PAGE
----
The new building will house conservation and storage facilities housing approximately 250,000 works and protecting them from the risk of flooding. The research and study facility will be one of the most advanced in Europe, and will enhance France’s role in sharing scientific expertise with the world.
The centre is located in Lievin, near the five-year-old Louvre Lens museum, and will provide 18,500m² of floor space, of which 9,600m² will be reserved for storing works, and 1,700m² for study and conservation treatment.
Taking advantage of the natural slope in the terrain, the building emerges seamlessly from the landscape, defined by two pairs of concrete walls, reminiscent of the French military architecture of Vauban. Its green roof forms a gently-sloped visual extension to the Louvre Lens park, and a link in a green arc connecting Lievin to Lens itself.
The entire conservation and storage facility will be located on one level, with building materials chosen for their simplicity, resilience, and sobriety. The simple and elegant concrete frame provides a highly efficient structure and stable environmental conditions. It is equipped with a 400m² delivery bay, with spaces dedicated to packaging artworks located immediately next door. A broad corridor will serve as the backbone of the building. Dubbed the “boulevard of the artworks”, art will pass efficiently through it from the delivery bay en route to the areas dedicated to conservation and treatment.
The building will be completed in summer 2019, and works will begin to be transferred to the facility throughout the second half of the year.
At the ceremony, stones were laid by Francoise Nyssen, Minister of Culture; Xavier Bertrand, President of Region Hauts-de-France; Jean-Luc Martinez, President-Director of the Musee du Louvre; Sylvain Robert, President of the Lens-Lievin urban area; and Laurent Duporge, mayor of Lievin.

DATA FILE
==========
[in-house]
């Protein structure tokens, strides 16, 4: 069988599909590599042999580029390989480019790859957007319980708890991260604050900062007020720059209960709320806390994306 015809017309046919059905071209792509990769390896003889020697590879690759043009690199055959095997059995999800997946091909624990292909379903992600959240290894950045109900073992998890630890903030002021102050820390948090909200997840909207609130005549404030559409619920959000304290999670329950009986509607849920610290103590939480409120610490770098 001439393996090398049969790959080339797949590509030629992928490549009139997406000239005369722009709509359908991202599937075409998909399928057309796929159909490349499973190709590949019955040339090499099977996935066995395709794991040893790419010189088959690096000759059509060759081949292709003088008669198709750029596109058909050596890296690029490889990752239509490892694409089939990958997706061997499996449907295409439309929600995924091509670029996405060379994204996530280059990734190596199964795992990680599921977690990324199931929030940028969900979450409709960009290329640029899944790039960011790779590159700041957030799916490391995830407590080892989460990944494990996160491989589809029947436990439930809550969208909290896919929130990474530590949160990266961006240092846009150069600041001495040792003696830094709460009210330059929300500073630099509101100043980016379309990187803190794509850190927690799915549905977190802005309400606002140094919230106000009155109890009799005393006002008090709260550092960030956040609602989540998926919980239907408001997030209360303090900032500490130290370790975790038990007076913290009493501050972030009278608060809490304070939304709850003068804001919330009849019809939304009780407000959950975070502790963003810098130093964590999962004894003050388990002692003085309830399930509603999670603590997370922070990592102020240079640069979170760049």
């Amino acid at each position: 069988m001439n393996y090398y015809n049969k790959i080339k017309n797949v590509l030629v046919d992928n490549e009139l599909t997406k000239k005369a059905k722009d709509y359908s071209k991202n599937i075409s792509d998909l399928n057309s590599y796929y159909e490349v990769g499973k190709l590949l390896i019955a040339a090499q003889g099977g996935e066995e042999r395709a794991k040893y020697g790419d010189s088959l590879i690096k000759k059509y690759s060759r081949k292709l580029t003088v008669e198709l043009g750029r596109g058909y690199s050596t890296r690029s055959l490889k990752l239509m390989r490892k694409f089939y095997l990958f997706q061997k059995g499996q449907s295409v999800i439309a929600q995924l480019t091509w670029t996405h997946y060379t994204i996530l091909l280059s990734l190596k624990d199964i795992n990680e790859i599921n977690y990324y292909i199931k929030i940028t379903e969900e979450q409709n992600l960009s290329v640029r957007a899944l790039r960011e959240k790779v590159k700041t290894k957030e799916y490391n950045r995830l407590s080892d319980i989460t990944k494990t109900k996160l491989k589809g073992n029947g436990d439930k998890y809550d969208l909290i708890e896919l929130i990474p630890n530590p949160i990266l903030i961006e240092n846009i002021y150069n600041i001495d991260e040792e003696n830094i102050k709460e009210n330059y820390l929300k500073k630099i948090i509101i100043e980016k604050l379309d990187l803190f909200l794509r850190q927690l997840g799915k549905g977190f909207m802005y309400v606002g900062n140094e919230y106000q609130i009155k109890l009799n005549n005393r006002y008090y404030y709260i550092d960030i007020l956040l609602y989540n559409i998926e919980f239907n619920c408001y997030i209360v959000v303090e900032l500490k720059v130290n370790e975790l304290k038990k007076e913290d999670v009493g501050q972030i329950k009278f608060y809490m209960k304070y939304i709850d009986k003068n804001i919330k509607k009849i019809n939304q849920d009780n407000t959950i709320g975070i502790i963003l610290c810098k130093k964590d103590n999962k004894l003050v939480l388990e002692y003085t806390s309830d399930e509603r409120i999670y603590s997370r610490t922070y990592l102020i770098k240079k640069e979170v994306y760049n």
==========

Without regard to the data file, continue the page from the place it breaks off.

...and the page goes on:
Graham Stirk, senior partner at Rogers Stirk Harbour + Partners and lead designer on the project said: “The work done here has enriched our architectural vocabulary. The Louvre-Lens building will blend almost completely into the landscape and marry the sloping form of the terrain. The single storey height of the building will also greatly facilitate the movement of the works.”
The Louvre collection facilities have been designed by Rogers Stirk Harbour + Partners. Landscape architecture by Mutabilis Paysage & Urbanisme, the technical consultants are Egis Batiment Nord, the environmental consultants are Inddigo SAS, and VPEAS SAS provide contractor assistance in project management.
Bella Longman, Senior Press Officer
07880 075 876
020 7746 0263
About Rogers Stirk Harbour + Partners
Rogers Stirk Harbour + Partners is an international architectural practice based in London. Over the past four decades, RSHP has attracted critical acclaim and awards with built projects across Europe, the Americas, Asia and Australia.
The practice is experienced in designing a wide range of building types including: office, residential, transport, education, culture, leisure, retail, civic and healthcare. The quality of its designs has been recognised with some of architecture’s highest awards, including two RIBA Stirling Prizes, one in 2006 for Terminal 4, Madrid Barajas Airport and the other in 2009 for Maggie’s West London Centre.
The firm was founded as the Richard Rogers Partnership in 1977 but over time evolved and in 2007 the decision was made to rename the firm Rogers Stirk Harbour + Partners to reflect the vital contributions of Graham Stirk, designer of the award-winning Leadenhall Building, and Ivan Harbour, designer of the Stirling prize-winning West London Maggie’s Centre. The practice now has 13 partners, with several long-standing members of the practice being named partners in 2015. Together, they represent the inherent continuity and consistency of the philosophy which the practice applies to all its work.
Senior Press Officer
+44 20 7746 0263
+44 7880 075 876
Rogers Stirk Harbour + Partners